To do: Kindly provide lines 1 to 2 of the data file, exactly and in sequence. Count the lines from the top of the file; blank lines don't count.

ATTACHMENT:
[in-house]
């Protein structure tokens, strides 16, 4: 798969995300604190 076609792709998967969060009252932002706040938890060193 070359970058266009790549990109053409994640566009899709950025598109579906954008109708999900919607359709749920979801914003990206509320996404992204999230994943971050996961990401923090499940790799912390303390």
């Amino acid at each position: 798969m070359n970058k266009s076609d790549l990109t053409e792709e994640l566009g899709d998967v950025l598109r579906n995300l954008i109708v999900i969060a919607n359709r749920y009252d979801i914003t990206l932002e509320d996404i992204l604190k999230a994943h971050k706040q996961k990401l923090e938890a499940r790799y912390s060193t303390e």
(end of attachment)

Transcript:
[in-house]
């Protein structure tokens, strides 16, 4: 798969995300604190 076609792709998967969060009252932002706040938890060193 070359970058266009790549990109053409994640566009899709950025598109579906954008109708999900919607359709749920979801914003990206509320996404992204999230994943971050996961990401923090499940790799912390303390």